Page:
Things would only get worse. Strike action was threatened and as a result a severance package for staff was agreed. Workers claim that it was funded by taking away staff bonuses: “It was stunning,” says Peter. “A guy earning £18,000 was now losing his £550 bonus to subsidise the pay off of a guy on £28,000.” OHG insists to us that this is not the case.

At the same time Mick Sweeney, the group’s CEO, accepted a pay increase of just over £30,000, taking his salary to £176,000. OHG refuses to explain to us why it quoted a lower figure of £150,075 in Inside Housing’s 2012 salary survey.

Even local councillors in Islington were outraged. They wrote to OHG and pointed out that at the council since 2010 they had cut the CEO’s salary by £50,000 and increased pay for workers on less than £21,000, while still saving £400,000 of management costs. Suddenly managers and support assistants who weren’t facing cuts began to unionise, and strikes began in June. The local councillors even attended the picket lines.

Peter says: “It felt like they were targeting the frontline guys purely because there was no history of standing up to them. The job market has changed - people are just hanging in their jobs. As the association expands it’s become more corporate - it’s a bit like working for Barclays now, with lots of talk of “business plans” and the “market” - that’s fine, but when you’re making a surplus you can’t really criticise the market. You’re left with demoralised workers who lose the voluntary ethos for extra work.

“They refused to go to ACAS - which even the likes of Balfour Beatty do. First they said they wouldn’t go because there’d never be a strike, then there was one and they just refused to pick up their phones.” OHG tell us: “Our consultation process left no stone unturned and considered all available options in order to secure the best possible deal for staff within the challenging environment. We did not feel there was anything further to be gained by going to ACAS."

*

The voluntary sector is changing. Axemen like Puddicombe say that they’re trying to prepare their organisations for dark days ahead. But staff want to see something more constructive. As Andy tells us: “Puddicombe says he’s making these cuts so he can make tenders, but Equinox are primarily losing tenders because they don’t have a dedicated team.”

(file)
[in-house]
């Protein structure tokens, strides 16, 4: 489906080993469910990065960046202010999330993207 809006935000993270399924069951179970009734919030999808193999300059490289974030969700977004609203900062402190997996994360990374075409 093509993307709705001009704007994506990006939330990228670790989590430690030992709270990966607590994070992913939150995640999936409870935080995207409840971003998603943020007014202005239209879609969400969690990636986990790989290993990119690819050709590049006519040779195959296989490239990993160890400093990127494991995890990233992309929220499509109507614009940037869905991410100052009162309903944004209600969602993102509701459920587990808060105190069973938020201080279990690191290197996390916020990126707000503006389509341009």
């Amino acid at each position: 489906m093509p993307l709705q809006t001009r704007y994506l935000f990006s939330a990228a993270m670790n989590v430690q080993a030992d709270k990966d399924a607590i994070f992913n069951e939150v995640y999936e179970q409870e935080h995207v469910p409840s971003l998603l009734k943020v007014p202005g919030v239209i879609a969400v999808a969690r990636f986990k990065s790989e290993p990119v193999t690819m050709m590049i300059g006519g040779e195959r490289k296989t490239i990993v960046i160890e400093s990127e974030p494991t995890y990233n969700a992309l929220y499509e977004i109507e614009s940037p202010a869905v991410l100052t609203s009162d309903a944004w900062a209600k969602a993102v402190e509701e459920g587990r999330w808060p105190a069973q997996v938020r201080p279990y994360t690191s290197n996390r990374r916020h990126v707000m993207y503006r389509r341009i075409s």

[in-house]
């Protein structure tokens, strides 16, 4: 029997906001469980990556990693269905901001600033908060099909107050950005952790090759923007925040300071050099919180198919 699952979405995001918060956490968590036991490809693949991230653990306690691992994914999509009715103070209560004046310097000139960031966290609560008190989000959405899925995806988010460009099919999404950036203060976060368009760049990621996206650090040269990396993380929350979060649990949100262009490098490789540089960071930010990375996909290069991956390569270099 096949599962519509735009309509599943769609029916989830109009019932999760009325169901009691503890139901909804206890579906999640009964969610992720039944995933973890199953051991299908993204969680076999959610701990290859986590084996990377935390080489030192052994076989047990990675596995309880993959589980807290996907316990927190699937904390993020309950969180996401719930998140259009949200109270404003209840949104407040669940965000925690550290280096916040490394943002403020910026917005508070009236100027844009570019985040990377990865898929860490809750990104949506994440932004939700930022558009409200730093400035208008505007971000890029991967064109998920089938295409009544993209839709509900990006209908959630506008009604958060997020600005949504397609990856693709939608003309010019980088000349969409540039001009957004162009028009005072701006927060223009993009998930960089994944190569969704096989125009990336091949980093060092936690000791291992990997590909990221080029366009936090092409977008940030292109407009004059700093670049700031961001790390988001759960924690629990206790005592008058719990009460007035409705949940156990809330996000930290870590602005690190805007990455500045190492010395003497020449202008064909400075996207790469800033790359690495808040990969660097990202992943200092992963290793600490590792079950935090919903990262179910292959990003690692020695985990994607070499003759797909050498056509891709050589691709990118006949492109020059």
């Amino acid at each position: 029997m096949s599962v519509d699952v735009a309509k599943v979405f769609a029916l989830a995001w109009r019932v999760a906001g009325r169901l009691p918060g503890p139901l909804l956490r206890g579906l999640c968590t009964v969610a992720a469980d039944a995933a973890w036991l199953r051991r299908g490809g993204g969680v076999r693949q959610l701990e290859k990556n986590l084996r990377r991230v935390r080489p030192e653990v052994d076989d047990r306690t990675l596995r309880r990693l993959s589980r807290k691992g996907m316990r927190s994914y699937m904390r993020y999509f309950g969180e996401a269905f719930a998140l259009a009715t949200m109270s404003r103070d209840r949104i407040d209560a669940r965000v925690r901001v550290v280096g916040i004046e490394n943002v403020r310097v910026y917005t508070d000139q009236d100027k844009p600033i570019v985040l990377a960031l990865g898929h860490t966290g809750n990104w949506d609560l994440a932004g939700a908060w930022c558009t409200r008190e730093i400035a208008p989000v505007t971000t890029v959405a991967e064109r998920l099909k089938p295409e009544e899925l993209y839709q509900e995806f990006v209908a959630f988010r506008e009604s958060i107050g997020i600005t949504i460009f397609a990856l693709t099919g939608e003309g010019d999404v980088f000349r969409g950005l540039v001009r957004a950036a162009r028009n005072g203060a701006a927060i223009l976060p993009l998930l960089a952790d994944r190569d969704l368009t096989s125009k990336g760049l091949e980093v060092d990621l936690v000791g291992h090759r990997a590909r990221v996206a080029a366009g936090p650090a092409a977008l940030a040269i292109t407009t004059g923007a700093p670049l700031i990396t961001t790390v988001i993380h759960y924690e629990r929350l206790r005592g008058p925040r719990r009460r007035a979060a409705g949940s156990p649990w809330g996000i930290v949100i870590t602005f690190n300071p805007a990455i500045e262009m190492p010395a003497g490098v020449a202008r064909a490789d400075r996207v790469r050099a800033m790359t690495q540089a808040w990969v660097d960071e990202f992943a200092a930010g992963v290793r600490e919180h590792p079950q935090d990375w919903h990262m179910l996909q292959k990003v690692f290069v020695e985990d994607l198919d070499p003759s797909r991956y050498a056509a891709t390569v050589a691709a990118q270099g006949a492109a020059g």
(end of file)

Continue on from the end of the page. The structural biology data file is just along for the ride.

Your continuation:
Puddicombe says that the organisation has “no hope” of achieving new business until salaries are cut to the “same level” as competitors and also because competing organisations have big tendering teams at their disposal. He does seem to concede that new business will not necessarily be on the cards even if salary cuts are made, though. “We can make the changes that we're making - after that, then we have to hope that we can find some dazzling opportunities to produce new business, that we can use the skills we have and make a bit of luck.” Doesn’t sound like much of a plan.

In the case of One Housing Group, the story is different. Here the money is rolling in, but as Peter tells us: “It used to be impossible to action the workforce across the supported housing sector, but now people are seeing that this is about building a war chest for when the local government cuts really bite.”

As Will , another Equinox worker tells us, it’s a strategy that might cost lives. “Coming off alcohol is one of the most dangerous things. It’s a potentially life-threatening thing. [Staff shortages] would pose in my mind a real risk.

“People don't want to see that service lost. People have put years into the job and a real commitment. What's being done is completely and utterly wrong. Lack of transparency, downright untruths, they're not negotiating with the unions, I think that is so wrong and it's good that people are standing up to it.”

All staff names have been changed.

You can read more articles from Alan White and Kate Belgrave's Secret Cuts series here

Photo: Getty
Show Hide image

The Future of the Left: A new start requires a new economy

Creating a "sharing economy" can get the left out of its post-crunch malaise, says Stewart Lansley.

Despite the opportunity created by the 2008 crisis, British social democracy is today largely directionless. Post-2010 governments have filled this political void by imposing policies – from austerity to a shrinking state - that have been as economically damaging as they have been socially divisive.

Excessive freedom for markets has brought a society ever more divided between super-affluence and impoverishment, but also an increasingly fragile economy, and too often, as in housing, complete dysfunction.   Productivity is stagnating, undermined by a model of capitalism that can make big money for its owners and managers without the wealth creation essential for future economic health. The lessons of the meltdown have too often been ignored, with the balance of power – economic and political – even more entrenched in favour of a small, unaccountable and self-serving financial elite.